Colorado senator John Hickenlooper (D.), who fought off attacks regarding his close ties to lobbyists during his campaign for U.S. Senate, has hired a top financial lobbyist as his chief of staff.
Kirtan Mehta, Hickenlooper’s new chief of staff, comes to the job from his perch as a lobbyist for the stock trading app Robinhood. Prior to his work for Robinhood, Mehta worked as senior vice president for congressional relations for the American Bankers Association lobbying Senate Democrats. He entered the lobbying field after several years working for Sen. Joe Manchin (D., W.Va.), where he was an adviser on banking and financial issues.
The staffing announcement comes after Hickenlooper’s numerous calls in fundraising emails, digital ads, and stump speeches against corporate influence on politics, which is furthered through the revolving door between corporate lobbyists and the halls of Congress. During his campaign, Hickenlooper bemoaned "that Washington is broken and special interests are rigging the system to pad their pockets" and promised to "make Washington work for Colorado instead of corporate special interests."
Hickenlooper’s close ties to lobbyists caused headaches for him and his national Democratic allies at the Democratic Senatorial Campaign Committee last cycle. Liberal outlets such as Sludge reported that big money came into the committee from lobbyists tied to Hickenlooper just ahead of its decision to intervene in Colorado's Democratic primary for the Senate seat. The DSCC's top corporate bundler, lobbying firm Brownstein Hyatt Farber Schreck, employed Doug Friednash, Hickenlooper's chief of staff from when he was Colorado's governor. Friednash was hired by Hickenlooper from Brownstein in 2015.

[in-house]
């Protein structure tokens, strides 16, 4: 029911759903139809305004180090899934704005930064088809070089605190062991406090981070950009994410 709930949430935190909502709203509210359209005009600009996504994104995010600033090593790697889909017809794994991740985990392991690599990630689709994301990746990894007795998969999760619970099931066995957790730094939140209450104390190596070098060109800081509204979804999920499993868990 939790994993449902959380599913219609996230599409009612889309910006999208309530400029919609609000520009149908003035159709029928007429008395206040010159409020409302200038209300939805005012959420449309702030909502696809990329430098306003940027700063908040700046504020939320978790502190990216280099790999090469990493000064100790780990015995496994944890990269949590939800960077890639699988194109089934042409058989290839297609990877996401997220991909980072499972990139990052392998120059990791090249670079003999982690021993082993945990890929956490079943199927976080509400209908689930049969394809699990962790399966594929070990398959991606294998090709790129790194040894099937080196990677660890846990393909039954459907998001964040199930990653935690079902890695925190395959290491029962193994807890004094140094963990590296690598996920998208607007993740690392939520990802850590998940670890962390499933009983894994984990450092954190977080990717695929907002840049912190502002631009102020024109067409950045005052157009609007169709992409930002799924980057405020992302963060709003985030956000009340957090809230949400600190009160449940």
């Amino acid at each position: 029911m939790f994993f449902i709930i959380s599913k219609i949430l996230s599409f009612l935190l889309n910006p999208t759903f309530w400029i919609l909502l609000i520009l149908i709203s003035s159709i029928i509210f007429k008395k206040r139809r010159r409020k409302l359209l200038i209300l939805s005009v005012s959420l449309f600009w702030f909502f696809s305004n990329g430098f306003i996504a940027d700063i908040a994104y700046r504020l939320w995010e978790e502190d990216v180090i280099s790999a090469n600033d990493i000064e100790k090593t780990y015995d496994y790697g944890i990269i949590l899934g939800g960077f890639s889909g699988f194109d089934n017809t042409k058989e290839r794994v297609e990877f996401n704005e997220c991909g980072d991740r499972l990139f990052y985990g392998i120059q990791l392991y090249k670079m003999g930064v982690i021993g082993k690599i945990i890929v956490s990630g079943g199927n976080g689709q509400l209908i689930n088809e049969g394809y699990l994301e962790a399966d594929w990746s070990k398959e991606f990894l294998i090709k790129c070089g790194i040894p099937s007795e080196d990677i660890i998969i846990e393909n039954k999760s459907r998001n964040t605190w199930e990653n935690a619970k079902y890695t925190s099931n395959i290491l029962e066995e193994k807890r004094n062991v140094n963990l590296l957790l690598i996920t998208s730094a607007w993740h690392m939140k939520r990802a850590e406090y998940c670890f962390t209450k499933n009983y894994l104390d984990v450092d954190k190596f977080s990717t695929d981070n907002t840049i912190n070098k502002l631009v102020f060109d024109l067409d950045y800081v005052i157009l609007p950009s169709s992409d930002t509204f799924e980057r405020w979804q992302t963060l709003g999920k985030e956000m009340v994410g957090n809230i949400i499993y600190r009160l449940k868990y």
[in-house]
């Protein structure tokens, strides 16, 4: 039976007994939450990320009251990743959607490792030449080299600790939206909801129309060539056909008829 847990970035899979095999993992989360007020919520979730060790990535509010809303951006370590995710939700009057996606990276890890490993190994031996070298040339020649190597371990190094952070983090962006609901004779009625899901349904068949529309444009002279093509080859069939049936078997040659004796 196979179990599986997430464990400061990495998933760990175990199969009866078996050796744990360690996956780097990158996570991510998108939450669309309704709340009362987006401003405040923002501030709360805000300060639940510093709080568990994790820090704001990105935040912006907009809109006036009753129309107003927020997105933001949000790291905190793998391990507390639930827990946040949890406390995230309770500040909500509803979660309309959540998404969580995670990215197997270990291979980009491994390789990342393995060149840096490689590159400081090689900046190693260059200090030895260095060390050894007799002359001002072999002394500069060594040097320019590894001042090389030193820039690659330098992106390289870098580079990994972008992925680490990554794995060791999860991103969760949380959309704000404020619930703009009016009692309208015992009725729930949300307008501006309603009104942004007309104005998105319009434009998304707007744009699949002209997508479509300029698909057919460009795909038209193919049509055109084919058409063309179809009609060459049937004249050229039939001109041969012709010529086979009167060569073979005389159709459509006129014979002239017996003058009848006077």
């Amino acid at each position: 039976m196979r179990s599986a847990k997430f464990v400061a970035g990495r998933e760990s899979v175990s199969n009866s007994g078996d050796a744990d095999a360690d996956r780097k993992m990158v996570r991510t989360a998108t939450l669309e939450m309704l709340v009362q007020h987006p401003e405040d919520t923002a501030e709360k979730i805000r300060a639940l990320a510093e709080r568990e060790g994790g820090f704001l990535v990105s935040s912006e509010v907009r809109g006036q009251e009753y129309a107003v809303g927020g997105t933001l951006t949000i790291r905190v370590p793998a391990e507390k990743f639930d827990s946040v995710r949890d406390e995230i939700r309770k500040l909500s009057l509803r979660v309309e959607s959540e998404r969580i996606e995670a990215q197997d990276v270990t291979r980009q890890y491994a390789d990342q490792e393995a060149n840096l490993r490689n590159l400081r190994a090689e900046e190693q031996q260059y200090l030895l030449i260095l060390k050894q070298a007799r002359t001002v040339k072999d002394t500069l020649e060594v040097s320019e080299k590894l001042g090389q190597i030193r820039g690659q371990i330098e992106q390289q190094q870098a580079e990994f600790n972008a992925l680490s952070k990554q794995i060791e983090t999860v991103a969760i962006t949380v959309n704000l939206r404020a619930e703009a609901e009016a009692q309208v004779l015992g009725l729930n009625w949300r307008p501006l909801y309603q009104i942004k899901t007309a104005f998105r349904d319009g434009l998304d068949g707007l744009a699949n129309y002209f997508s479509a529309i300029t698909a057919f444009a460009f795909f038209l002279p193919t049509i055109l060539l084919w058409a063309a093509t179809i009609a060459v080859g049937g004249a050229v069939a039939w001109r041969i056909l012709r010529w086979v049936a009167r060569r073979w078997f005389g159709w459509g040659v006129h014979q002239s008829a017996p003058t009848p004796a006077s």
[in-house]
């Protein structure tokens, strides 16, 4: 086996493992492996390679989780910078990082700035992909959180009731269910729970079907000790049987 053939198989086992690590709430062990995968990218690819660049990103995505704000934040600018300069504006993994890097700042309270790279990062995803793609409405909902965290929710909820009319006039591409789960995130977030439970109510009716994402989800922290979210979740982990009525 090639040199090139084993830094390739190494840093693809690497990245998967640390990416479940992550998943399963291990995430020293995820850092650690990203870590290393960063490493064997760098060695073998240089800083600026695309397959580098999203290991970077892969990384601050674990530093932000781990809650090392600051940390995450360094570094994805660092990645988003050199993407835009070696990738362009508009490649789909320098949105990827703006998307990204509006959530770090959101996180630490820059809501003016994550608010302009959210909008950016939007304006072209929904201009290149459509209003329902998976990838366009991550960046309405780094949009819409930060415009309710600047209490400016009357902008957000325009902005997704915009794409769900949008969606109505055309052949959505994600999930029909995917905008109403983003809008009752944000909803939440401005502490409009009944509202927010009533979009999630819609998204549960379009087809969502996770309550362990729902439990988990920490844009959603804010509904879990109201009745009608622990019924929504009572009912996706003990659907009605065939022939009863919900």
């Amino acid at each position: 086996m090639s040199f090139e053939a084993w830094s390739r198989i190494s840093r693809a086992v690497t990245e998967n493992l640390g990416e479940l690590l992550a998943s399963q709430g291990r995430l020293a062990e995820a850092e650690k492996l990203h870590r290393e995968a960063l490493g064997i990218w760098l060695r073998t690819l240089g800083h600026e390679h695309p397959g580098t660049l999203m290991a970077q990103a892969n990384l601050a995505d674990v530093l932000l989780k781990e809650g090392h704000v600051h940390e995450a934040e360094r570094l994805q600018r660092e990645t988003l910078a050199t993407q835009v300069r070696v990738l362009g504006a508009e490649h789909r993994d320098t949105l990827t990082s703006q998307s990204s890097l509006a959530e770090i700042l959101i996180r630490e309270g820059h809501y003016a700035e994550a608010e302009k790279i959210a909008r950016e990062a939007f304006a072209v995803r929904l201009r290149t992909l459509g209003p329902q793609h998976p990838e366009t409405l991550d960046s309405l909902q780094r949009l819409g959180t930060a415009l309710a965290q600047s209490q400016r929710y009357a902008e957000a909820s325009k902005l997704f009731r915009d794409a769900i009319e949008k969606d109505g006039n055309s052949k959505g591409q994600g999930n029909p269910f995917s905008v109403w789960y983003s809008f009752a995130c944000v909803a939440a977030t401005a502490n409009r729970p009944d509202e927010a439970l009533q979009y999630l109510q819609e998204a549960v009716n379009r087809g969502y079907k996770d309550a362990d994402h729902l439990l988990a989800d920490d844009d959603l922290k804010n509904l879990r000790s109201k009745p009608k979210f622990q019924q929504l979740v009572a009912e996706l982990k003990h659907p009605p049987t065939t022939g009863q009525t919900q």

Hickenlooper amassed over $1 million in contributions from lobbyists and corporate executives during his Senate campaign, according to previous Washington Free Beacon reporting. Local Colorado outlets additionally uncovered millions of dollars funneled to Hickenlooper's office when he was governor by corporations and private foundations, funding positions in his gubernatorial administration without any oversight; ethics experts said the arrangement raised "all sorts of red flags."
Hickenlooper’s office did not respond to a request for comment. It is yet to be announced what committees Hickenlooper will sit on in the Senate.